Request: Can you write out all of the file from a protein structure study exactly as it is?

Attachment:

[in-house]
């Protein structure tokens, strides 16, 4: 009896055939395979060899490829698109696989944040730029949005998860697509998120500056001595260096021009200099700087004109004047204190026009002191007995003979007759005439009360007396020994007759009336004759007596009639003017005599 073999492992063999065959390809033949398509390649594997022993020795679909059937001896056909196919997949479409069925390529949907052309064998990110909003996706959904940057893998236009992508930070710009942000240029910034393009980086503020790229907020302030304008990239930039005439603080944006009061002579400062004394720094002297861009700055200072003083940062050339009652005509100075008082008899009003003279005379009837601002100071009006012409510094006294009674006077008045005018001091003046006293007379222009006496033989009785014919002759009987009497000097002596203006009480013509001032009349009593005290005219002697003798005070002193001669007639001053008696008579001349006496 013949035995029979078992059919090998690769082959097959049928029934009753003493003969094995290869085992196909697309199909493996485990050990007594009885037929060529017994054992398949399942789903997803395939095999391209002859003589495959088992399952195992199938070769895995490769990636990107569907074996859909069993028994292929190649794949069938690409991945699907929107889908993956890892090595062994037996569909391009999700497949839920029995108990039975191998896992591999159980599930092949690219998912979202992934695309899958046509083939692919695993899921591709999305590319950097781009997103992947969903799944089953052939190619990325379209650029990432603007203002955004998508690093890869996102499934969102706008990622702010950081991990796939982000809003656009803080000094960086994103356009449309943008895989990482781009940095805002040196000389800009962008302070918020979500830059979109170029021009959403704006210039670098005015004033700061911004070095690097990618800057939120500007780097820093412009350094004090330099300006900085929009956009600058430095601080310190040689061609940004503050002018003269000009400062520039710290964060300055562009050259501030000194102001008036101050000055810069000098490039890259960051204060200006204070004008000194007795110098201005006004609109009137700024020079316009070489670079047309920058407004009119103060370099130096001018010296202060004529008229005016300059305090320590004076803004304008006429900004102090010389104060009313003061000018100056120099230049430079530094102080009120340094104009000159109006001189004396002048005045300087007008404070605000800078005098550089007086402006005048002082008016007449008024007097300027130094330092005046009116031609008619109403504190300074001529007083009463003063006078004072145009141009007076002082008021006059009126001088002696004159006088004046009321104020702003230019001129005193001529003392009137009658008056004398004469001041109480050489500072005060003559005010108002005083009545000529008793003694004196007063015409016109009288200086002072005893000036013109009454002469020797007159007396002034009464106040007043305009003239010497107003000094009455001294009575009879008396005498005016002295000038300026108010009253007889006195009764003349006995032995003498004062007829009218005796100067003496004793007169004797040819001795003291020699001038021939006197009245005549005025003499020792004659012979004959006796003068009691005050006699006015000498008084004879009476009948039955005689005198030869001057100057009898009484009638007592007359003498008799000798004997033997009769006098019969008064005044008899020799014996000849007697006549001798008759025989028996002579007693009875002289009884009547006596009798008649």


[in-house]
């Protein structure tokens, strides 16, 4: 009896055939395979060899490829698109696989944040730029949005998860697509998120500056001595260096021009200099700087004109004047204190026009002191007995003979007759005439009360007396020994007759009336004759007596009639003017005599 073999492992063999065959390809033949398509390649594997022993020795679909059937001896056909196919997949479409069925390529949907052309064998990110909003996706959904940057893998236009992508930070710009942000240029910034393009980086503020790229907020302030304008990239930039005439603080944006009061002579400062004394720094002297861009700055200072003083940062050339009652005509100075008082008899009003003279005379009837601002100071009006012409510094006294009674006077008045005018001091003046006293007379222009006496033989009785014919002759009987009497000097002596203006009480013509001032009349009593005290005219002697003798005070002193001669007639001053008696008579001349006496 013949035995029979078992059919090998690769082959097959049928029934009753003493003969094995290869085992196909697309199909493996485990050990007594009885037929060529017994054992398949399942789903997803395939095999391209002859003589495959088992399952195992199938070769895995490769990636990107569907074996859909069993028994292929190649794949069938690409991945699907929107889908993956890892090595062994037996569909391009999700497949839920029995108990039975191998896992591999159980599930092949690219998912979202992934695309899958046509083939692919695993899921591709999305590319950097781009997103992947969903799944089953052939190619990325379209650029990432603007203002955004998508690093890869996102499934969102706008990622702010950081991990796939982000809003656009803080000094960086994103356009449309943008895989990482781009940095805002040196000389800009962008302070918020979500830059979109170029021009959403704006210039670098005015004033700061911004070095690097990618800057939120500007780097820093412009350094004090330099300006900085929009956009600058430095601080310190040689061609940004503050002018003269000009400062520039710290964060300055562009050259501030000194102001008036101050000055810069000098490039890259960051204060200006204070004008000194007795110098201005006004609109009137700024020079316009070489670079047309920058407004009119103060370099130096001018010296202060004529008229005016300059305090320590004076803004304008006429900004102090010389104060009313003061000018100056120099230049430079530094102080009120340094104009000159109006001189004396002048005045300087007008404070605000800078005098550089007086402006005048002082008016007449008024007097300027130094330092005046009116031609008619109403504190300074001529007083009463003063006078004072145009141009007076002082008021006059009126001088002696004159006088004046009321104020702003230019001129005193001529003392009137009658008056004398004469001041109480050489500072005060003559005010108002005083009545000529008793003694004196007063015409016109009288200086002072005893000036013109009454002469020797007159007396002034009464106040007043305009003239010497107003000094009455001294009575009879008396005498005016002295000038300026108010009253007889006195009764003349006995032995003498004062007829009218005796100067003496004793007169004797040819001795003291020699001038021939006197009245005549005025003499020792004659012979004959006796003068009691005050006699006015000498008084004879009476009948039955005689005198030869001057100057009898009484009638007592007359003498008799000798004997033997009769006098019969008064005044008899020799014996000849007697006549001798008759025989028996002579007693009875002289009884009547006596009798008649």